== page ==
The biggest Item in the Escape the Dark Sector: The Collector’s Box is the ‘Demolition Mech’! This has its reference card and Event Card, which is drawn randomly from the Item Deck. Any escapee can pilot it, but cannot carry Items when doing so. The ‘Demolition Mech’ itself is represented by four mech section cards which together form the image of the mech itself. Although the pilot cannot use any Items or mutations (from Escape the Dark Sector – Mission Pack 2: Mutant Syndrome), he can use the mech’s Demo-Cannon in ranged combat or Wrecking Ball in close combat. Both are powerful weapons. In addition, the ‘Demolition Mech’ is armoured, able to take any amount of damage on each of the four locations—represented by its four mech section cards—but only the once. When that happens, the damaged mech section card is turned over and cannot take any further damage. Damage to the torso can destroy the Demo-Cannon or it can hinder the use of the Wrecking Ball. Should all four section cards of the ‘Demolition Mech’ be damaged, it explodes! The pilot is thrown from the wreckage and suffers a lot of damage. The pilot can eject from the ‘Demolition Mech’ before this happens.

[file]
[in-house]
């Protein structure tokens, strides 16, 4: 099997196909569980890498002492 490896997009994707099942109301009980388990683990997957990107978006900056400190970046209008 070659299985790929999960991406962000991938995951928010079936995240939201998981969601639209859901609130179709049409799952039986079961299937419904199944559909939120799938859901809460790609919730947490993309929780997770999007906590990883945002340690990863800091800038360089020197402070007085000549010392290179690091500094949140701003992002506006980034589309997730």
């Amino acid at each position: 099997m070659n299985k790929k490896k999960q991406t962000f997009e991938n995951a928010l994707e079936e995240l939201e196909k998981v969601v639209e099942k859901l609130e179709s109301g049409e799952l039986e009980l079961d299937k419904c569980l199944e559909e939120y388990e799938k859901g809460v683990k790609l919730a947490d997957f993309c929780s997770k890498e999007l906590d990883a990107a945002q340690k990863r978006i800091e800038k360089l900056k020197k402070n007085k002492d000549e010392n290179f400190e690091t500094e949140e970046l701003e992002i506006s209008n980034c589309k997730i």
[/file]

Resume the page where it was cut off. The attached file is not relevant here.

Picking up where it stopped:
The ‘Demolition Mech’ adds a new level to the play of Escape the Dark Sector, literally powering it up. Of course, it has a downside or two. Push its use to far when it takes damage and an escapee can be badly injured, and it also limits what an escapee can carry. Its use is fun though and energises the game when the event card for the ‘Demolition Mech’ is drawn.